Interestingly, John seems to harbor no ill feelings towards the shark. Here’s what National Geographic has to say about the animal in question:

Bull sharks are aggressive, common, and usually live near high-population areas like tropical shorelines. They are not bothered by brackish and freshwater, and even venture far inland via rivers and tributaries.

Because of these characteristics, many experts consider bull sharks to be the most dangerous sharks in the world. Historically, they are joined by their more famous cousins, great whites and tiger sharks, as the three species most likely to attack humans.

I spent five months in the mid-Pacific last year and saw nary a shark. John admits that his attack is an outlandish happenstance. “What are the chances?” he says with cynical humor. “I see it as destiny.” To which I answer: “Apparently, you weren’t destined to die.” In states that have coastlines, you stand a far better chance of getting struck by lightning than bitten by a shark. But in Florida (remember, John was in Cuba), you stand a 20% better chance of getting attacked by a shark. Still, we’re talking long odds. Consider this: in 1996, nearly 200,000 people died from home-improvement injuries caused by nails, screws, tacks, and bolts. That same year, just 13 Americans died of shark attacks.

Still, give me a nail to the head any day. Nothing strikes more horror in my heart than the thought of being consumed by a beast many times my size. It’s a primordial fear, the fear of total obliteration. No body to bury or mourn over or pray for. Gone. That’s the terror of it, the vanishing, not the thought of being ground to fish food. We strive so hard to be present, to make ourselves a part of the world. That’s why we buy houses and fill our garages full of junk – we want to anchor ourselves to the here and now, to feel ourselves fully in the world. When one of us disappears, as a missing person or the irretrievable victim of an accident, the world seems out of kilter. Such a vanishing seems a diminisment of our collective humanity. It’s a threat to us all. If he can go, then I might be next.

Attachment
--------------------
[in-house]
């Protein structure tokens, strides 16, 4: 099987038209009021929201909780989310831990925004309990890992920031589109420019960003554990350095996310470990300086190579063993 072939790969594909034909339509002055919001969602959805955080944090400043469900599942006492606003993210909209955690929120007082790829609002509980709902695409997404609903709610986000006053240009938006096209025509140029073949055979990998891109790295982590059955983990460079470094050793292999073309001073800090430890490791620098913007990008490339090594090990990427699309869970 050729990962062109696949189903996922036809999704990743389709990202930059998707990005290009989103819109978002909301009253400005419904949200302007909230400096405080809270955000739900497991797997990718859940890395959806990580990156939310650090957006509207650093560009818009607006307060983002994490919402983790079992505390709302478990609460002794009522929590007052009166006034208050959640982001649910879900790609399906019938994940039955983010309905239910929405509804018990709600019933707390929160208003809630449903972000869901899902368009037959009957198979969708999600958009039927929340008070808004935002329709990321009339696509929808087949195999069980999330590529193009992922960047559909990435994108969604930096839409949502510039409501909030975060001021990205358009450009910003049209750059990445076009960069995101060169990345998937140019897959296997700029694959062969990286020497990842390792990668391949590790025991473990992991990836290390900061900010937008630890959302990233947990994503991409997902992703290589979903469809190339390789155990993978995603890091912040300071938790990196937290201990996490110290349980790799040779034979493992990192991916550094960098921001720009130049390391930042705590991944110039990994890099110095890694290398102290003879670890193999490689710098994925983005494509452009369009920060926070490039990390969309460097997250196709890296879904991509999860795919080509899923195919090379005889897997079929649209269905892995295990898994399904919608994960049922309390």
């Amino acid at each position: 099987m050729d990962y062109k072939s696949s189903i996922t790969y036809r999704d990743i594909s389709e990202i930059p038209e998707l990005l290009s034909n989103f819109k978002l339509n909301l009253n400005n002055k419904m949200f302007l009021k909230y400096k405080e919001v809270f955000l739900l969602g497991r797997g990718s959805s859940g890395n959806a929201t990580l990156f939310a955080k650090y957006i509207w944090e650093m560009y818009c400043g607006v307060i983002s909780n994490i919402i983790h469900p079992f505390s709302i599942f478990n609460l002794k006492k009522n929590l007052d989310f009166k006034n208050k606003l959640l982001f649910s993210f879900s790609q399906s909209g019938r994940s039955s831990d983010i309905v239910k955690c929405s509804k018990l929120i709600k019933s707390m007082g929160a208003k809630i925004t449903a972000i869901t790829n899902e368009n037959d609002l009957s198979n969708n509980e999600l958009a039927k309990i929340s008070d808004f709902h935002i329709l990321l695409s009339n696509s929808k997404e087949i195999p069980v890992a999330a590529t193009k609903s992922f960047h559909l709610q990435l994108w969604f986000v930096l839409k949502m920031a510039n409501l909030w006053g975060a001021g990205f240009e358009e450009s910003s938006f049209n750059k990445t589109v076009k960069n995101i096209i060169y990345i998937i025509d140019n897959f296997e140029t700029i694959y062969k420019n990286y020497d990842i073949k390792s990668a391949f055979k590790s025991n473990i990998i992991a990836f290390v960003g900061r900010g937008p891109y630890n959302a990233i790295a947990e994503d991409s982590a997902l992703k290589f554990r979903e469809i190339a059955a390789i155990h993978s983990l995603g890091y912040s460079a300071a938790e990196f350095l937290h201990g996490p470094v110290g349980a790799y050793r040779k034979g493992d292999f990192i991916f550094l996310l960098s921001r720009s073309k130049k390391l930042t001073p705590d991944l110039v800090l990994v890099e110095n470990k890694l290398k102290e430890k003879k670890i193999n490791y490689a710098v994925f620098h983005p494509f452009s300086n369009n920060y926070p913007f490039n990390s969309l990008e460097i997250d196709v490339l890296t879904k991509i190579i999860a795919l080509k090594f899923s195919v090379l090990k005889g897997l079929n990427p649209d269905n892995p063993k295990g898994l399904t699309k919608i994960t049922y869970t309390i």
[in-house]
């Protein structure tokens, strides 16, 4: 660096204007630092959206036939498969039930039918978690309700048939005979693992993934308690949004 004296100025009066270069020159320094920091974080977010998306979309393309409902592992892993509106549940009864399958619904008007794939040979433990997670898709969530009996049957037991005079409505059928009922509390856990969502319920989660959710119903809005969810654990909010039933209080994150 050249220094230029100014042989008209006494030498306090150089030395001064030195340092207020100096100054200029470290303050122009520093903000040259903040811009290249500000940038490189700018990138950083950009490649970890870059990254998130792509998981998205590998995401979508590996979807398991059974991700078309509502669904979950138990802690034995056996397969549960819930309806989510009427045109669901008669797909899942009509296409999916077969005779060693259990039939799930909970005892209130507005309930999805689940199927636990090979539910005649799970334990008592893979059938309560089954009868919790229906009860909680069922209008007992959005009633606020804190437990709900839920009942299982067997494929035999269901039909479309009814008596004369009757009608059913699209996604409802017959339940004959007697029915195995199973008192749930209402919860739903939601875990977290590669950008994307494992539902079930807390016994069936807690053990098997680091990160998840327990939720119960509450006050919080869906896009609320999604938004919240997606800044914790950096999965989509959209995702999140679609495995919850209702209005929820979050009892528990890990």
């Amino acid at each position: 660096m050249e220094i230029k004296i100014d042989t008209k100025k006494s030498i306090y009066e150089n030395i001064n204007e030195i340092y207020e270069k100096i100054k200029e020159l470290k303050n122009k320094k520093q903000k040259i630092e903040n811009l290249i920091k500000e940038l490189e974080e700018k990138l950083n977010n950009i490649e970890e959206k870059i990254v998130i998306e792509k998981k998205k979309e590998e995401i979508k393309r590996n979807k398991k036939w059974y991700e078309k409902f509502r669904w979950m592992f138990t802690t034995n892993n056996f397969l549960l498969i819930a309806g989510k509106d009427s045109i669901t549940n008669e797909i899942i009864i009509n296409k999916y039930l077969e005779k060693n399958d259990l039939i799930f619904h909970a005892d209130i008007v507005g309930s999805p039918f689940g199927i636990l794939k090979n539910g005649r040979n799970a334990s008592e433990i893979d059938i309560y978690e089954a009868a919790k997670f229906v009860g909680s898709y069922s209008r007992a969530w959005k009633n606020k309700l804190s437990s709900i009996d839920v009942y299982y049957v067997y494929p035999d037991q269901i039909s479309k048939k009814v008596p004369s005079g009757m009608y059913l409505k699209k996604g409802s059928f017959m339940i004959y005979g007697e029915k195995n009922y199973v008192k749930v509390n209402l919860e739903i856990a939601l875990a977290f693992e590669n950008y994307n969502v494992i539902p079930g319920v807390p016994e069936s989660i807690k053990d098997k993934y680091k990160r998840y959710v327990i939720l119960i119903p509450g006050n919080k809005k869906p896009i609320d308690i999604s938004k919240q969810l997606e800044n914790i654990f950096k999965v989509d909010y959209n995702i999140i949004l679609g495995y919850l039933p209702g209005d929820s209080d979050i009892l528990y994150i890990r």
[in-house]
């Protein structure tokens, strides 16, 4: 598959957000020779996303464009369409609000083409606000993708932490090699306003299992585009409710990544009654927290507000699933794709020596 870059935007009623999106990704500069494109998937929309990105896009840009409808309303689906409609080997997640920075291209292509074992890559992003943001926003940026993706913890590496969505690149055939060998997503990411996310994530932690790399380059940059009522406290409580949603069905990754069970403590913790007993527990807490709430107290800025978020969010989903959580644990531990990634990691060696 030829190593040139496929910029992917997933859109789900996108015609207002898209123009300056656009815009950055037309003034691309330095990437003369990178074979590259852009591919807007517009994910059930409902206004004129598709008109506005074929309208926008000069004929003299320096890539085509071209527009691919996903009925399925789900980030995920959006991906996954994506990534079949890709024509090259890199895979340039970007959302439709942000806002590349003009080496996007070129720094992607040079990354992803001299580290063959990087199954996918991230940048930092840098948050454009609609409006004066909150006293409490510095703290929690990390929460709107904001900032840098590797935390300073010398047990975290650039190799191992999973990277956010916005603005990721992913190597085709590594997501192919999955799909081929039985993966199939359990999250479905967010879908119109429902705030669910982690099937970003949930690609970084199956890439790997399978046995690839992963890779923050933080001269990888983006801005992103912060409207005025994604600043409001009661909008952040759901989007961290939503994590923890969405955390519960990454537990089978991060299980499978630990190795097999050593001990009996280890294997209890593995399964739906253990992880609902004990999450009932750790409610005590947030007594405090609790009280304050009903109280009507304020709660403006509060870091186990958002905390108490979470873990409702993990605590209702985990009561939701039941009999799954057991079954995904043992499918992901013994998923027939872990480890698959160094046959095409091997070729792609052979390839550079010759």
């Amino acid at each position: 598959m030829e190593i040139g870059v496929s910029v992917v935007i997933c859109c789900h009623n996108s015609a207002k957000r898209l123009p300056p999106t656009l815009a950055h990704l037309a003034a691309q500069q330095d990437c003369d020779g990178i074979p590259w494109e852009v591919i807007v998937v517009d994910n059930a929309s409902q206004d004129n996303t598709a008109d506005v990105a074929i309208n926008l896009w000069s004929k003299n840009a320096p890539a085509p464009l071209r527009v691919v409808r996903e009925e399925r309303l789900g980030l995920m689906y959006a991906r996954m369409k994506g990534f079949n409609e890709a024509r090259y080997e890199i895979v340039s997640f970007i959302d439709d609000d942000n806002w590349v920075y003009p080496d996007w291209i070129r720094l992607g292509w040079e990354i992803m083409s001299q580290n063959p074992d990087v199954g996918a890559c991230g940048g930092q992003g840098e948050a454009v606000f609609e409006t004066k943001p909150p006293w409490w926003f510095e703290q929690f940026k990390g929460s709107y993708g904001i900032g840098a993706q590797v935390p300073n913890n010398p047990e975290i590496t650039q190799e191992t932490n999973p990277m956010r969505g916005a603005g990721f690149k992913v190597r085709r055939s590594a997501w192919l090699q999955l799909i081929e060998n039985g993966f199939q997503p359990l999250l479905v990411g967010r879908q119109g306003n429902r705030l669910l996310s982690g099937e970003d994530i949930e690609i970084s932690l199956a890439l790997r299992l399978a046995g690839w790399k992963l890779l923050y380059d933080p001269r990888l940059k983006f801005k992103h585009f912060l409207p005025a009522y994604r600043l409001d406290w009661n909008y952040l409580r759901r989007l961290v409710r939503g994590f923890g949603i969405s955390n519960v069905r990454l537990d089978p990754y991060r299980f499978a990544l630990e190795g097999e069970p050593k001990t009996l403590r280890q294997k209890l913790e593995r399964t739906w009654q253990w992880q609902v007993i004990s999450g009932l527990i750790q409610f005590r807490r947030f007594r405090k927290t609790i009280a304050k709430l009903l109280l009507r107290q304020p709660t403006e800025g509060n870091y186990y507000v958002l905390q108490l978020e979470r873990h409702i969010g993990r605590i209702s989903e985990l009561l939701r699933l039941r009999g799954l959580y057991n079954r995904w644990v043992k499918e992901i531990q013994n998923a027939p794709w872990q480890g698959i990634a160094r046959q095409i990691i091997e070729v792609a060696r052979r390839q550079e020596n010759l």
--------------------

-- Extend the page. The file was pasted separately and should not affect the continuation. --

But John is here and healing. It would be just his luck to be killed by an incompetent nurse, we joke. At the end of the day, what else is left us, but to joke and shake our heads in wonder at the smoking ground nearby, our ears still ringing, and say, “Damn, that was a close one!”